// first parameter of send specifies all tags. 

           push.gcm.send(null, pn, {
               success: function(response){
                   console.log("Sent push:", response);
               error: function (error) {
                   console.log("Failed to send PN", error);
                   request.respond(500, { error: pushResponse });

Enable Phone Gap mobile app to send Push Notifications:

Add push plugin-
cordova plugin add

Device plugin
cordova plugins add

Note: include scripts for Mobile Service and Notifications Hub MobileServices.Web-1.2.5.js and NotificationHub.js. They are downloadable from Mobile Service HTML/JS template project.
// set up Push Notification as the app is launched and deviceReady event is fired

 var pushNotification = window.plugins.pushNotification;

// Mobile Client object is created at script file level.
 mobileClient = new WindowsAzure .MobileServiceClient("", "my-mobile-service-key");

// Phone Gap App and Mobile Service could be used for non Android platforms as well. So check this condition. Else conditions on other mobile platforms shall be added.
if ( device.platform == 'android' || device.platform == 'Android' ){
           app.successHandler, app.errorHandler,
               "senderID": GCM_SENDER_ID, // it's the project number
               "ecb": "gcmCallback" // function to be called by GCM Service for completing registration.

GCM Callback below.
    function gcmCallback (e) {
     switch (e.event) {
//This function is called in two scenarios, while registering device with GCM and while receiving Push Notifications
     case 'registered':
          if (e.regid.length > 0) { // regId will be sent back to Notification Hub/ Mobile Service.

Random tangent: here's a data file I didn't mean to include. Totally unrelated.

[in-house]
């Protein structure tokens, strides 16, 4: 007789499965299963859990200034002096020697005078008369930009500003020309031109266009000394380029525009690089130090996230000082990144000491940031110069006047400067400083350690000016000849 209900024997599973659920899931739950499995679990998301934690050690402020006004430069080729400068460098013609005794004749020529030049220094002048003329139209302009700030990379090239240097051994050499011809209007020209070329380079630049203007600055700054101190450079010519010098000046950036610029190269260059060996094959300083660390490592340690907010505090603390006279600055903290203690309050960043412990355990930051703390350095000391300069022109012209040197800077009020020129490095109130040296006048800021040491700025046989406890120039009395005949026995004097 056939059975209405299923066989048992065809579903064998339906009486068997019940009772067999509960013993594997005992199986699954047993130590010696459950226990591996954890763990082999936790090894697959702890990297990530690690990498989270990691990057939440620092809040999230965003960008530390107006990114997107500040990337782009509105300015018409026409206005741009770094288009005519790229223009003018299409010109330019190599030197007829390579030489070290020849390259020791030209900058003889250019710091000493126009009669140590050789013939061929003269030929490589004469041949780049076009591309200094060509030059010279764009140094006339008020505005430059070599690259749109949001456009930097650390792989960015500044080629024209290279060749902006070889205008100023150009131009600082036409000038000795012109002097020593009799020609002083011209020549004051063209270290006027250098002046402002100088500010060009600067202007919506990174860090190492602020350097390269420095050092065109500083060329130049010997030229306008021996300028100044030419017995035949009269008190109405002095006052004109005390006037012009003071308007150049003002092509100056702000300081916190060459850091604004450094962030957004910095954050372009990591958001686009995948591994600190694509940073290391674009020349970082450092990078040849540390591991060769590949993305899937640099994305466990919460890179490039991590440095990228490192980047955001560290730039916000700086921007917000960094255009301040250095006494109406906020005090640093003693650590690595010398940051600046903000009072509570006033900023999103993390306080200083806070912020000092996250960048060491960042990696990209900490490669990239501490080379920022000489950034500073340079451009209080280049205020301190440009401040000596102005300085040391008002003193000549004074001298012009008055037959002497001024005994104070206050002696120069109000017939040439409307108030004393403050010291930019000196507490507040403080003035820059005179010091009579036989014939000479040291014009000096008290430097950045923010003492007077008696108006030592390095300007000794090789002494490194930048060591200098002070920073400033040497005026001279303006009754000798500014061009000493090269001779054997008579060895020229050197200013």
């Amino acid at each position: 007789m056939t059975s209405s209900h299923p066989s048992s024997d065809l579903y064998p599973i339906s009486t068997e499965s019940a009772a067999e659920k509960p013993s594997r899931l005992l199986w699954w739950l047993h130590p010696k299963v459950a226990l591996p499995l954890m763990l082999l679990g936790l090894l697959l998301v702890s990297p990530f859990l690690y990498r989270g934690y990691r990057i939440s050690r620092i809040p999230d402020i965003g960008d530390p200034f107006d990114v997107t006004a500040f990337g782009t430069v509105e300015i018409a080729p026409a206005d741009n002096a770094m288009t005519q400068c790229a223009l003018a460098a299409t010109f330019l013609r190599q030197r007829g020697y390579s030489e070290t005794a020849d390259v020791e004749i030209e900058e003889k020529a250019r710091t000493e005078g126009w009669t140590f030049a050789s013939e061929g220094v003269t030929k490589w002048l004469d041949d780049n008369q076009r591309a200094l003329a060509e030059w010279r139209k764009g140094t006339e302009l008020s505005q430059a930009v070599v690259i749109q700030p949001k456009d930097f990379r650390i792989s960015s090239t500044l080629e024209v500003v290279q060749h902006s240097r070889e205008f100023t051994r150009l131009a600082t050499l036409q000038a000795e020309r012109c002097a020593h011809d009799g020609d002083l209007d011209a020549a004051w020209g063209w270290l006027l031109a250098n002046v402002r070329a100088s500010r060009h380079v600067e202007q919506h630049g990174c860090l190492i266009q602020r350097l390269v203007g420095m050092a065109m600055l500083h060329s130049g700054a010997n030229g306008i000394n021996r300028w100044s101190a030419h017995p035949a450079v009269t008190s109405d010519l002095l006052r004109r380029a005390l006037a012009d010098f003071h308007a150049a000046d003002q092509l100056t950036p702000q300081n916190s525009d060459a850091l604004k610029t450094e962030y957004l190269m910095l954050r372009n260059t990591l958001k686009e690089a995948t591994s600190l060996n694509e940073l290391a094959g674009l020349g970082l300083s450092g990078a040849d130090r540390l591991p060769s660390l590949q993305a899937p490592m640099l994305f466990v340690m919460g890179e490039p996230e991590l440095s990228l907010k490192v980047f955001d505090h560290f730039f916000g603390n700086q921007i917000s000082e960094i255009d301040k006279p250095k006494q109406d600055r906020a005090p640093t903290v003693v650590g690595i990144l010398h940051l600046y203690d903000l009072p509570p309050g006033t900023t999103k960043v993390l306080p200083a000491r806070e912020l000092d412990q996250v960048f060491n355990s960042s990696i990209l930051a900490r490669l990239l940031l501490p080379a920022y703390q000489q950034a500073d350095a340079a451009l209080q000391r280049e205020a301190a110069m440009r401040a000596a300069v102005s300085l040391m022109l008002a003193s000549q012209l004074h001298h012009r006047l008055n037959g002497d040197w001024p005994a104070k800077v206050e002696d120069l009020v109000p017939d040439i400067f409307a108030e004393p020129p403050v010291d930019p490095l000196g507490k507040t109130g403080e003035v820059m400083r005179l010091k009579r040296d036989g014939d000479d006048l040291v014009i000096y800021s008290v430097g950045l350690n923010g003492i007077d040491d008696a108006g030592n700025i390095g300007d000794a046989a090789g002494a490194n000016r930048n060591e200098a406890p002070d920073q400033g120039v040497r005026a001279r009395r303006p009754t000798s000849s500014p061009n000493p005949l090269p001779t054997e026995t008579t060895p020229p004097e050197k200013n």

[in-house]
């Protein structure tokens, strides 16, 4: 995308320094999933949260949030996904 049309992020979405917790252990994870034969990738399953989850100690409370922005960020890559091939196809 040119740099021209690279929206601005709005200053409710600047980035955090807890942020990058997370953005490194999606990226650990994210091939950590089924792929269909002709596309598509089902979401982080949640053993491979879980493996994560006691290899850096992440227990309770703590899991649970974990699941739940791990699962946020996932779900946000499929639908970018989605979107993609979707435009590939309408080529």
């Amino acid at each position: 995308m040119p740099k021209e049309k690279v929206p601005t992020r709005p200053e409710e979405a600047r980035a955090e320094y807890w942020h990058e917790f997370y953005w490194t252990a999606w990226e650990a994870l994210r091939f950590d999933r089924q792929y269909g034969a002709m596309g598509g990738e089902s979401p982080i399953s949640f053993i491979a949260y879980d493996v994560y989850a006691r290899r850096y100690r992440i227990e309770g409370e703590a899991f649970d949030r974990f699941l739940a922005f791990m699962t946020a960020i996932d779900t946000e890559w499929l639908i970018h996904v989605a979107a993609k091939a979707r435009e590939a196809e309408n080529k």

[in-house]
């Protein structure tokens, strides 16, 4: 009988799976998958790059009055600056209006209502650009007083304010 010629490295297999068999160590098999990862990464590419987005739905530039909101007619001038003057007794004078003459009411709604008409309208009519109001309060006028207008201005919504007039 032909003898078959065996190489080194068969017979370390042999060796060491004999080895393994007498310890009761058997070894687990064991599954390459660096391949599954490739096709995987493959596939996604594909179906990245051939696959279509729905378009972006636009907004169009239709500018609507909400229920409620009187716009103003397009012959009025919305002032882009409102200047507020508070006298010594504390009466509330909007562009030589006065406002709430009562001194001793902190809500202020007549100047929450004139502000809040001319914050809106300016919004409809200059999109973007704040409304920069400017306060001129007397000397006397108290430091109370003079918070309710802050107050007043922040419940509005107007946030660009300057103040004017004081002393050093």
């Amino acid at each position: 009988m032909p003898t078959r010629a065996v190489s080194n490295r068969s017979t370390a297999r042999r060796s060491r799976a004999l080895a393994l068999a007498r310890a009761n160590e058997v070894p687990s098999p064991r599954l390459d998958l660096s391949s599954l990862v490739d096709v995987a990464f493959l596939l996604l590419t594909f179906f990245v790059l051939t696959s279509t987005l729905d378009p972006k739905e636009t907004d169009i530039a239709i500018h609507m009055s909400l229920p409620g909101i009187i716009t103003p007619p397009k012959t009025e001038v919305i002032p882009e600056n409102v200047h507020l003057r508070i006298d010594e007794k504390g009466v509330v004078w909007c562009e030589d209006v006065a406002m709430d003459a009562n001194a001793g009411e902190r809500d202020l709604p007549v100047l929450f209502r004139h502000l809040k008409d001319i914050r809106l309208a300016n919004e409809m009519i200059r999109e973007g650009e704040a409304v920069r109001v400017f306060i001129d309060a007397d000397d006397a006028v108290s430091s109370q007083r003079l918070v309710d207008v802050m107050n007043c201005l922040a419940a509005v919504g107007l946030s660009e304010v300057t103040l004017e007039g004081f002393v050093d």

if (mobileClient) {
// Client library for notification hub -that allows multi-platform Push Notifications. Of course, Here we are focusing on GCM/Android.
             var notificationHub= new NotificationHub(mobileClient);

 // Set template for data to be sent by Mobile Service
            var template = "{ \"rootObject\" :{\"message\":\"$(message)\"}}";

// Send regId to Notification Hub, so that mobile service uses it when sending Push Message.
             notificationHub.gcm.register(e.regid, null, "any-template-name", template).done(function () {
// This is my function for updating status on view. You can use console.log or any other method.
              app.updateStatus("Registered for new notifications, through Notification Hub");
                        }).fail(function (error) {
// This is handling Push Message
            case 'message':
            // if app is open when notification arrives
                if (e.foreground)
// Perform target action when notification arrives. Again, this my function update view. You can handle it diferently.


            case 'error':
                app.updateStatus('GCM error: ' + e.message);

                app.updateStatus('An unknown GCM event has occurred');

Tuesday, January 6, 2015

Windows Azure Mobile Services for Connected Mobile Apps

In previous blogs (1, 2 and 3) I've set context by exploring Phone Gap and Ionic Framework for Hybrid mobile app development. This blog is taking a little step forward by integrating a sample mobile app with a cloud service.

Most mobile apps need to be connected, use a centralized data store and services. Attached is a sample mobile app that maintains laundry list of items. Sample allows users to add items (let's say groceries) over a period of time, review the list, mark one or more purchased or delete some items. This sample app stores data on a cloud service instead of saving on phone.

Laundry List - Sample App Demo on browser emulator: 

Download sample project here - Link

Below is the tech stack chosen
  • Windows Azure mobile service to address data needs of the app.
  • Hybrid Mobile App using Ionic Framework

Why Windows Azure Mobile Services?

1. Ease of development.